Legaltech transcription start-up raises US$31m Series B

The company's AI-powered transcription platform focuses on the legal and academic sectors

Legaltech transcription start-up raises US$31m Series B

Legaltech start-up Verbit has raised a US$31m Series B.

The Tel Aviv- and New York-based start-up, which makes an AI-powered transcription and captioning platform for the legal and academic sectors, raised the round from investors led by Stripes, a growth equity firm. The investment grows 2017-founded company’s total capital funding to US$65m.

Verbit intends to use the funding to pursue other verticals and add to its technologies, including support for more languages. The company, which recently launched a real-time transcription service, also intends to double its team this year. The company now has more than 150 customers, including Harvard and Stanford.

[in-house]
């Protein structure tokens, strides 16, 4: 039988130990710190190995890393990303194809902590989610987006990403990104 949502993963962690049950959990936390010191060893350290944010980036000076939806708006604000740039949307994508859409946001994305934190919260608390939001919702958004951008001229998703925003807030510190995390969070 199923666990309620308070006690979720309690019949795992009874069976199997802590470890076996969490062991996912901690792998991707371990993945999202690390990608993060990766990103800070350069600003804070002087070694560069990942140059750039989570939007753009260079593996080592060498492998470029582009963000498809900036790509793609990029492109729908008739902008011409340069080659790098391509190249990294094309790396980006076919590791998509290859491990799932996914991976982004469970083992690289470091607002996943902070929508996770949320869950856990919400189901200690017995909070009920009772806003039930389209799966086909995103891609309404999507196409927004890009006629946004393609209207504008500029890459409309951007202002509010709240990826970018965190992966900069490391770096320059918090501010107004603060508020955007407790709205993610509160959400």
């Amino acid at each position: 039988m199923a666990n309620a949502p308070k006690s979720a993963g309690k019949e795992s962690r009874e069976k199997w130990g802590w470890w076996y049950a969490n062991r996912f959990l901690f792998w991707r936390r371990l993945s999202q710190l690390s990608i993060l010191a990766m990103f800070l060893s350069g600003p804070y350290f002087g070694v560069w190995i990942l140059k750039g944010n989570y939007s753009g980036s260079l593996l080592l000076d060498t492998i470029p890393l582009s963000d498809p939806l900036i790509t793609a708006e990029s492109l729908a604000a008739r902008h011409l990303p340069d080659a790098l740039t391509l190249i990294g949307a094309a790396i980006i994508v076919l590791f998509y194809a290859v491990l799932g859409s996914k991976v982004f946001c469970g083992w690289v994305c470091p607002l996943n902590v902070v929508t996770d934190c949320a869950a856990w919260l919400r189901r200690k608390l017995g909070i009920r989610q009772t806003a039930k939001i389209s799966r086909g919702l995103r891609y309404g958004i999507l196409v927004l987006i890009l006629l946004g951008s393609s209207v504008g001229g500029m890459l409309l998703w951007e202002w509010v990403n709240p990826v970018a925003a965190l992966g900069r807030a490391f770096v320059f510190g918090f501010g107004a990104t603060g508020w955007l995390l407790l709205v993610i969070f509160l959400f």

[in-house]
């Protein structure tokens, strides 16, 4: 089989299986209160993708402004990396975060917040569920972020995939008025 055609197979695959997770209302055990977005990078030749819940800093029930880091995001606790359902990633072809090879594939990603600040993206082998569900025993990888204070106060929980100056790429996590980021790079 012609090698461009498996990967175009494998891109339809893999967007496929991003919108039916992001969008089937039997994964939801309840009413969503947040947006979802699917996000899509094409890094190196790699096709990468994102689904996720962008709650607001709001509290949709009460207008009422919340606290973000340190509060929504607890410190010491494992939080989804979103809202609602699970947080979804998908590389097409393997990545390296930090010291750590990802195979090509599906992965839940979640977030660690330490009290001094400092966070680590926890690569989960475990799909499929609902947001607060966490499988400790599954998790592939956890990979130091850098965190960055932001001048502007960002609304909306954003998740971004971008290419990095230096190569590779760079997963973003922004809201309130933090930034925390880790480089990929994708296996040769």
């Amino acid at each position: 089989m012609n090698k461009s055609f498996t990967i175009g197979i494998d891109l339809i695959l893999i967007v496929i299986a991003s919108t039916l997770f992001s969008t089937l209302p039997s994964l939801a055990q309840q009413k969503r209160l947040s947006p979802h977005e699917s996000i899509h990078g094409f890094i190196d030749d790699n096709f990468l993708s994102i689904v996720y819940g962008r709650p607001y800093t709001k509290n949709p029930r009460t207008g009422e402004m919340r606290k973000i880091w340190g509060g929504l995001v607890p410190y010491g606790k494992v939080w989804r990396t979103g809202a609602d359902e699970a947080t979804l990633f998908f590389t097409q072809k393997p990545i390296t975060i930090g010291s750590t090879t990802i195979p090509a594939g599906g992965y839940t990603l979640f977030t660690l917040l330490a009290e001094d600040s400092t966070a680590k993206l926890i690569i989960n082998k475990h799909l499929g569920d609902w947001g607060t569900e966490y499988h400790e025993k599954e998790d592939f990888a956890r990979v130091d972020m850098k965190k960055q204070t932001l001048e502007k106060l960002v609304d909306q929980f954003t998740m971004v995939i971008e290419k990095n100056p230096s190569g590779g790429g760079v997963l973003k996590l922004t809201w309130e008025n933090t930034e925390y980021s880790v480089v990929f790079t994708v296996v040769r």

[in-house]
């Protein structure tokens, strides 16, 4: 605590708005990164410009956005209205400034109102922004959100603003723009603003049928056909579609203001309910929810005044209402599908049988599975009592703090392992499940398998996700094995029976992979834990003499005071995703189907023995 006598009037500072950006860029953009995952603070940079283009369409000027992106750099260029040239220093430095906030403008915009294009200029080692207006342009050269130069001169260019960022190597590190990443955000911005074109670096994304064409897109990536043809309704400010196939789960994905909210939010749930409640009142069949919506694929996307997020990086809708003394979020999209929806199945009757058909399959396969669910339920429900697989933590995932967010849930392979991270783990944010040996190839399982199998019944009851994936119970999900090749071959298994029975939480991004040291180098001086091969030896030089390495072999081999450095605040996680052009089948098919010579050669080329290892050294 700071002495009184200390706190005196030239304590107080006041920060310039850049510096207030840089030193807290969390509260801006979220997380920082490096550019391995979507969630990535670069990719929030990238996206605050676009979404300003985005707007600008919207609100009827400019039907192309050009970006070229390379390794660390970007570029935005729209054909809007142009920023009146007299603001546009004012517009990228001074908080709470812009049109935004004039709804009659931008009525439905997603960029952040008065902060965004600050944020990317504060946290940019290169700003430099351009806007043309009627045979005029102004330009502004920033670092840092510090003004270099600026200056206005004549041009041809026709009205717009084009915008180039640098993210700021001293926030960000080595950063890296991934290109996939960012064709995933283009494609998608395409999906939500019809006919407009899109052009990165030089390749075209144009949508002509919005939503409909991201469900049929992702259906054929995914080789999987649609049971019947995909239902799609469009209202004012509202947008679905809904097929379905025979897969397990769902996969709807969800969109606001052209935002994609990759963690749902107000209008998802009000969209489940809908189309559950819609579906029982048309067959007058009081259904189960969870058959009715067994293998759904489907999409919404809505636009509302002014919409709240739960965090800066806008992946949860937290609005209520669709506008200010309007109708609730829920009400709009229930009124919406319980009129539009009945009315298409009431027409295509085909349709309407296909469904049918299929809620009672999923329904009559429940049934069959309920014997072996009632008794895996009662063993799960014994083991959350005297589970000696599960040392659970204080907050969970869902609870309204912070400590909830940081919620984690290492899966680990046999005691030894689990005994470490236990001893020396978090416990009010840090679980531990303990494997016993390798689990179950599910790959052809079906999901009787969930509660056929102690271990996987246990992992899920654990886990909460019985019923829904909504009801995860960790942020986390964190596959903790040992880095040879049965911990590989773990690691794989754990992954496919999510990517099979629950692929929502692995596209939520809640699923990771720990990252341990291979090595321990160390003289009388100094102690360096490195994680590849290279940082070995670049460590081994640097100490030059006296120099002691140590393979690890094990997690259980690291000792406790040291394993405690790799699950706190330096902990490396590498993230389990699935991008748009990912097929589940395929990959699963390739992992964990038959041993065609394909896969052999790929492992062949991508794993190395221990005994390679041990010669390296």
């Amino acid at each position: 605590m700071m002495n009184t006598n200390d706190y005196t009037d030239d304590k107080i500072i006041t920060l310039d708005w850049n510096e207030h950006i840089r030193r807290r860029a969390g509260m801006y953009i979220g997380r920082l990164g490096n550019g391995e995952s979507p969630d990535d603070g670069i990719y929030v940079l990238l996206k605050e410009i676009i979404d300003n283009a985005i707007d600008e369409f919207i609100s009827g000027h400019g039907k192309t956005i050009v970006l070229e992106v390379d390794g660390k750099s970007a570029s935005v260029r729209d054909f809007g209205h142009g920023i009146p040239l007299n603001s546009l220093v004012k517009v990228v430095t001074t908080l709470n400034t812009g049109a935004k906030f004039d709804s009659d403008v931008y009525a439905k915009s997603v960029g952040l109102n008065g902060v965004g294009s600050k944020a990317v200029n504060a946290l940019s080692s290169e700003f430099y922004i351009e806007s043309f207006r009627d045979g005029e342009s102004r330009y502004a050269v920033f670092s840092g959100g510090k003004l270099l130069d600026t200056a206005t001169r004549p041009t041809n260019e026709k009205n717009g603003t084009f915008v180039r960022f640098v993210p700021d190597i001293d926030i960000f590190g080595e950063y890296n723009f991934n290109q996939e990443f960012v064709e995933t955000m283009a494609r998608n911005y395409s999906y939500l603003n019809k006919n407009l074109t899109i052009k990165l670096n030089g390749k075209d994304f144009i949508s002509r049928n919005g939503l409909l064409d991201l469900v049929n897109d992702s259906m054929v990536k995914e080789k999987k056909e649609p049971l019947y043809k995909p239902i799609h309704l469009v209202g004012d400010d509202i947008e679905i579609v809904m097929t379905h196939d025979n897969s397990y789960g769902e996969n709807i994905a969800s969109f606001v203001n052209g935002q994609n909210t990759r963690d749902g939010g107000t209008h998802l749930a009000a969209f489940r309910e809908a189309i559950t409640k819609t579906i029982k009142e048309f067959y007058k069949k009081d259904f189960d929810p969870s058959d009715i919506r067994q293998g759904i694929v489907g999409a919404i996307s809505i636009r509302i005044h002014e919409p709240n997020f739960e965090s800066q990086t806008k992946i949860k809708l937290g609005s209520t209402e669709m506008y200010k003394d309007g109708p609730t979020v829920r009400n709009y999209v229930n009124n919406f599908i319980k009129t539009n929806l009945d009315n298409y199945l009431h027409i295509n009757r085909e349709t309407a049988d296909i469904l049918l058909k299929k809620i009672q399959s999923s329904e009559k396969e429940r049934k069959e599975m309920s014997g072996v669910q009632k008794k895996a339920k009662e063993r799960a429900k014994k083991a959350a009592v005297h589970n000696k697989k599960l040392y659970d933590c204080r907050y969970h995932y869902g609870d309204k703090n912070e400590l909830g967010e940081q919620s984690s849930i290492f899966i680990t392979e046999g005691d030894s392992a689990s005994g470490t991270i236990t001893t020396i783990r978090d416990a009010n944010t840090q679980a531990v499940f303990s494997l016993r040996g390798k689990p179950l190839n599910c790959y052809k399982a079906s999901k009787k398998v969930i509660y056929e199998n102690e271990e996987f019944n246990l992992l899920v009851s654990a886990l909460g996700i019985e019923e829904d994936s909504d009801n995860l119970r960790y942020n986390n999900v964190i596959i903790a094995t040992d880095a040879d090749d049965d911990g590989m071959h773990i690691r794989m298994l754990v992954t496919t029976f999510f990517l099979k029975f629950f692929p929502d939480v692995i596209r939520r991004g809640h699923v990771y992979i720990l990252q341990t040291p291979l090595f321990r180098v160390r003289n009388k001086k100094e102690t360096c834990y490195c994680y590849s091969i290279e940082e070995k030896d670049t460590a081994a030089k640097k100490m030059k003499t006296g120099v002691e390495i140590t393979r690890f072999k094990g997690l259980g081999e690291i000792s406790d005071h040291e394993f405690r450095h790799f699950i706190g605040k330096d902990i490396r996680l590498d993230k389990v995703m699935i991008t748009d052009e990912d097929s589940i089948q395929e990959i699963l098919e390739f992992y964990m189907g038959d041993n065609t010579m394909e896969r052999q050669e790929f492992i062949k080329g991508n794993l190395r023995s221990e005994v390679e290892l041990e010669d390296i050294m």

The start-up’s AI-powered transcription has about 90% accuracy. The automated work then passes through human review, which ups accuracy to about 99%, it claims. Since the platform uses machine learning, the corrections and improvements made by the company’s 15,000 human transcribers further improve the platform.

“When I established Verbit three years ago, I didn’t anticipate we would become one of the market-leading companies in our industry so quickly,” said Tom Livne, co-founder and chief executive. “This latest financing round is an important milestone in Verbit’s journey and strengthens the incredible momentum we had in 2019.”

Last year was a record-breaking year for legaltech investments, which totalled US$1.23bn globally, according to data from Bloomberg Law. Recently, legaltech “app store” Reynen Court secured US$3m in further funding ahead of its commercial launch in the first quarter of 2020.

Not every legaltech start-up stays in the legal industry, however, even with the massive infusions by today’s cash-rich investors. The much-ballyhooed legaltech start-up Atrium recently announced a pivot away from legal services, laying off most of its lawyers, less than a year after its blockbuster US$65m funding round led by Andreessen Horowitz.

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